This week, parshat Eikev is the text of consequences and rewards, the text of “because”:
. . . וְהָיָ֣ה עֵ֣קֶב תִּשְׁמְע֗וּן אֵ֤ת הַמִּשְׁפָּטִים֙ הָאֵ֔לֶּה
“And it will be, because you heed these laws . . .”
That second word, עֵ֣קֶב (eikev), is not at all descriptive of what follows. Moshe vividly recounts, as he does for much of the book of Deuteronomy, the journey of the children of Israel since leaving Egypt. He paints a picture of deep suffering in the desert, to be followed by incredible abundance in the promised land — and all of it at the hands of a mighty and miraculous God. But the “because” of this parshah could really begin any parshah.
I just moved to New York: I live in Brooklyn and work in Manhattan, and my commute now, riding on the subway and navigating busy streets, is different from the one I had in Boston, driving in my car. It’s more than the mode of transportation that has changed, though.
I find now that I am overwhelmed by the people I encounter. Sometimes I see things that delight me, or surprise me, or intrigue me. But what often brings me to my office door in the morning or home in the evening in tears is the panoply of human misery that I witness.
It’s not always painful, though: If you stop to look, you can find some pretty good attempts at levity. Near Washington Square Park a few weeks ago, I passed two people with a poster that read, “Smile if you masturbate. Now give me some f*cking money!” I laughed the next couple of blocks to my meeting and then dutifully gave on the way back to the subway.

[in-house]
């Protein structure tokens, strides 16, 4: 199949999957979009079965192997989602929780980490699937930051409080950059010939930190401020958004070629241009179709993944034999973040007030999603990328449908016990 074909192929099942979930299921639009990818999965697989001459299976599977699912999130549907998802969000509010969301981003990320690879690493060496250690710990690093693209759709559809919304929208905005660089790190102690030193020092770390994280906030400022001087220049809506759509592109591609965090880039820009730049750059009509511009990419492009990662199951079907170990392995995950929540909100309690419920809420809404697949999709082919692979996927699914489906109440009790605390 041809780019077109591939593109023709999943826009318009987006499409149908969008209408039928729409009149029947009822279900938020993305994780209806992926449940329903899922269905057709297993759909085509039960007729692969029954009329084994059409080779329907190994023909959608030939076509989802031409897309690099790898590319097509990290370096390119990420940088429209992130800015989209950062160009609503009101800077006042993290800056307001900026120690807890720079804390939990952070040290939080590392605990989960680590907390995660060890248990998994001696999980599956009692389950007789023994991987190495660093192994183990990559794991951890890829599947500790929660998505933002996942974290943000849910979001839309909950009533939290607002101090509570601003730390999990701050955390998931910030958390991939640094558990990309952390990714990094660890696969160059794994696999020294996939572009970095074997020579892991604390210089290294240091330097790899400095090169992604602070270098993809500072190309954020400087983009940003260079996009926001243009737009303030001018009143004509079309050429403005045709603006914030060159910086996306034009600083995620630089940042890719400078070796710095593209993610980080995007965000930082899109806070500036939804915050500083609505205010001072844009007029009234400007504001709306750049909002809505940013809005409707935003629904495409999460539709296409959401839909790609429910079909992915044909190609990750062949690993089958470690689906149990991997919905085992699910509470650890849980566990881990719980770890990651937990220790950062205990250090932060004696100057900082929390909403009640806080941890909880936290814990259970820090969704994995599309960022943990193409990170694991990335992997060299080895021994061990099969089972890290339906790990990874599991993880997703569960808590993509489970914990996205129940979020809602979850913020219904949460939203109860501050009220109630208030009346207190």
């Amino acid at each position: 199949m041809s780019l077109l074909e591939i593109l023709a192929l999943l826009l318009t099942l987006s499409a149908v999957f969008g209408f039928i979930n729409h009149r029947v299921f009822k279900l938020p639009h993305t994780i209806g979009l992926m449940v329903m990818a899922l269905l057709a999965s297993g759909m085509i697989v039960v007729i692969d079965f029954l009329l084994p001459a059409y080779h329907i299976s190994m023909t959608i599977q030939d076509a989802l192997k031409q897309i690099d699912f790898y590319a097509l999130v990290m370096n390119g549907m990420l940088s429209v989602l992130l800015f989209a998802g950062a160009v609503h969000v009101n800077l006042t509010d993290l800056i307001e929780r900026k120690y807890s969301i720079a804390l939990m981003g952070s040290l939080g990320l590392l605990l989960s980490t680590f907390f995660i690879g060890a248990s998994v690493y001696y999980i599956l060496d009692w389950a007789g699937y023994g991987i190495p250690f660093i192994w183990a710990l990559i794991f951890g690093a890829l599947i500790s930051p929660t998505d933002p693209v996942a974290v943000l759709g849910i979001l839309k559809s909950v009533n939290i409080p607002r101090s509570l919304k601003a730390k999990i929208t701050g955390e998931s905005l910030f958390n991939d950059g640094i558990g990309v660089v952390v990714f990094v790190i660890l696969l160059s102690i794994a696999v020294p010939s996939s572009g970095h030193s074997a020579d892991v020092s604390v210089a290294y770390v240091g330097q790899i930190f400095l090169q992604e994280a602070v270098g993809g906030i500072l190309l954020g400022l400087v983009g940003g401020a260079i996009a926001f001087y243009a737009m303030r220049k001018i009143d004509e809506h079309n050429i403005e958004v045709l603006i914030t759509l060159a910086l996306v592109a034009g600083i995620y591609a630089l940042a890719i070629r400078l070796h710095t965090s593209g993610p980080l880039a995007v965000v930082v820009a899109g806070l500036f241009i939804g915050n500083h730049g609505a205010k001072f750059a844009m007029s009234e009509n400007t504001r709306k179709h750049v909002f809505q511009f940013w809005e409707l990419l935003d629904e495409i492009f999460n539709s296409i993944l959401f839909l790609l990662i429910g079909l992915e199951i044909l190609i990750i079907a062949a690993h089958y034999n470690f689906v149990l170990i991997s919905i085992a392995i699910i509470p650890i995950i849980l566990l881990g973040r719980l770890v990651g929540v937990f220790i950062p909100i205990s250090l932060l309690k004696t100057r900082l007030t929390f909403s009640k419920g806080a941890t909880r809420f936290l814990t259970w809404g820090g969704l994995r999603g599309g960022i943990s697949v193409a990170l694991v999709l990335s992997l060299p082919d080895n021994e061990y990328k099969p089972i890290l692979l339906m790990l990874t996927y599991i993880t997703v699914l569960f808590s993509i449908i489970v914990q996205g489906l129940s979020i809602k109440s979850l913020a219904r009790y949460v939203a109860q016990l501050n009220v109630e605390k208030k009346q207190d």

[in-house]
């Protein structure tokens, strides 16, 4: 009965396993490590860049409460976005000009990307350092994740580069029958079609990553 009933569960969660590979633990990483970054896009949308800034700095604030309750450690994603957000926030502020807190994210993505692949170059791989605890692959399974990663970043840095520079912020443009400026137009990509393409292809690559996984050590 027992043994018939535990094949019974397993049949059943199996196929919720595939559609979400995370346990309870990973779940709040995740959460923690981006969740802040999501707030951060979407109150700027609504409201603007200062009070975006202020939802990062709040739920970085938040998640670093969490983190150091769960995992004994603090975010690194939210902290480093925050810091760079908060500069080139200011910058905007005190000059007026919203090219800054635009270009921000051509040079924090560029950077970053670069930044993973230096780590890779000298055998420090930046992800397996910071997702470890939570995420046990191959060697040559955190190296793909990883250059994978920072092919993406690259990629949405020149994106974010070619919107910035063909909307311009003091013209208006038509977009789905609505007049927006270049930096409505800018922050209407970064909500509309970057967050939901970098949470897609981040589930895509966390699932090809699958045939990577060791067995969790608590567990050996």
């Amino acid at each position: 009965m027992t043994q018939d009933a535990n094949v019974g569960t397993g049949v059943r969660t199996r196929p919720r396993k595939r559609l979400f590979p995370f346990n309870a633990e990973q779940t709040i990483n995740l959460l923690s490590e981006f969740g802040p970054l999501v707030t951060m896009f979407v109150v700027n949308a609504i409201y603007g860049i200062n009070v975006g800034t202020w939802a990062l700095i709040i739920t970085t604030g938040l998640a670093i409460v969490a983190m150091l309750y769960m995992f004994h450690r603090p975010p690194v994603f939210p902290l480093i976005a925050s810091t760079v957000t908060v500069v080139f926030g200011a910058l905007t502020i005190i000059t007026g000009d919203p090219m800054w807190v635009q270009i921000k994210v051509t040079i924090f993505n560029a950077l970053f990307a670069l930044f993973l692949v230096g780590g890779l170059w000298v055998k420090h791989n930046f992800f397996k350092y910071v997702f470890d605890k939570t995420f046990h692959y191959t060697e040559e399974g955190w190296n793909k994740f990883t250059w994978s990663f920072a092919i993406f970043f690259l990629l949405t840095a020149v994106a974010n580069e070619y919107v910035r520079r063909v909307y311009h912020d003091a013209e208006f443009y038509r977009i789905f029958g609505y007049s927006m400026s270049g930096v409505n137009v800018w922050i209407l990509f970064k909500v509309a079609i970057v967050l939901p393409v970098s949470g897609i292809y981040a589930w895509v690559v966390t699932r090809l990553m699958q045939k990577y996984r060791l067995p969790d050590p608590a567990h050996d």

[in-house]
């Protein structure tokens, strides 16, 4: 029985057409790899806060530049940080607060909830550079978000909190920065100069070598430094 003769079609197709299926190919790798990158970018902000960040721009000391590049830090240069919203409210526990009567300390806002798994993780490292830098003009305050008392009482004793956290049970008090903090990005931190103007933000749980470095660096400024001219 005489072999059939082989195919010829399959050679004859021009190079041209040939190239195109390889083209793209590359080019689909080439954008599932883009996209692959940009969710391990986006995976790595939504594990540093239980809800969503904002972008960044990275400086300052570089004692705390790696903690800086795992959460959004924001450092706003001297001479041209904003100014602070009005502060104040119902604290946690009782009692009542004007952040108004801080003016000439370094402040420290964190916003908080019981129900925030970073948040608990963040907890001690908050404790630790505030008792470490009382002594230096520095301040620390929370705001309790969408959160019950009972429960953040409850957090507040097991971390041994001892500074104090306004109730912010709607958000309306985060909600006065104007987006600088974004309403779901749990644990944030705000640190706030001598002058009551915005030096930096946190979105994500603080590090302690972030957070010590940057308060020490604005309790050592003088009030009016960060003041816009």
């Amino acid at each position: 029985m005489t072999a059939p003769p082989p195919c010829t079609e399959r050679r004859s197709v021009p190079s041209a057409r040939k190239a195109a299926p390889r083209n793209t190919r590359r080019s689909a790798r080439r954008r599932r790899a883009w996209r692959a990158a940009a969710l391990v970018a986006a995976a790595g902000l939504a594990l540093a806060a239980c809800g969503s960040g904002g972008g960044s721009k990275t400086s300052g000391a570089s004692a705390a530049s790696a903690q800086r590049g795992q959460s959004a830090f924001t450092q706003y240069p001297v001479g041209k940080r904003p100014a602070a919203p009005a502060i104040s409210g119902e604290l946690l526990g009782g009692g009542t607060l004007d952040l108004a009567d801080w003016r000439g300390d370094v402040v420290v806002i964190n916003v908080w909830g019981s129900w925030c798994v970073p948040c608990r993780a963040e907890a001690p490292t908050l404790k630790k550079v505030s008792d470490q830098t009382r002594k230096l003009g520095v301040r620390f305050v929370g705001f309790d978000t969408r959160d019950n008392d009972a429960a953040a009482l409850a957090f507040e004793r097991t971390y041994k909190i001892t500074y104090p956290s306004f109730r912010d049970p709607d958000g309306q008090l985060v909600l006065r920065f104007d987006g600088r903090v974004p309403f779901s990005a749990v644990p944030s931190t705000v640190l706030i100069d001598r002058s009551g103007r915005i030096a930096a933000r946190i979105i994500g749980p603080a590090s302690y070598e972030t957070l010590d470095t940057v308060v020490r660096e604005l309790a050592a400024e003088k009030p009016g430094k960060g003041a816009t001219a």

I feel helpless in all of these moments: The monstrosity of our societal indifference is on clear display. In this country, in this state, in this city we have the resources to help the people that we see every day, but we lack the political will and the moral imagination.
When I share the horror and the sorrow of my observations, I know the pushback that I will often get. It’s the same pushback that I see right now in the discourse around immigration, or healthcare, or mass incarceration, or forced labor. It’s the pushback of eikev, of “because.” Mere consequences. As if it’s “their fault.” As if it’s anything other than our own massive, nauseating failure. As if there isn’t a human being in pain right in front of us, and as if that’s not the only thing that matters.
In parshat Eikev Moshe foretells the flourishing of the children of Israel in the promised land: He describes, אֶ֗רֶץ אֲשֶׁ֨ר לֹ֤א בְמִסְכֵּנֻת֙ תֹּֽאכַל־בָּ֣הּ לֶ֔חֶם לֹֽא־תֶחְסַ֥ר כֹּ֖ל בָּ֑הּ. “A land in which you will eat bread without scarcity, in which you will lack nothing.” The Torah here connects our prosperity, then, to the most marginalized among us; indeed, a moral accounting of our society is one that acknowledges that our relative privilege is built on the suffering of others. It is incumbent upon us to take that seriously.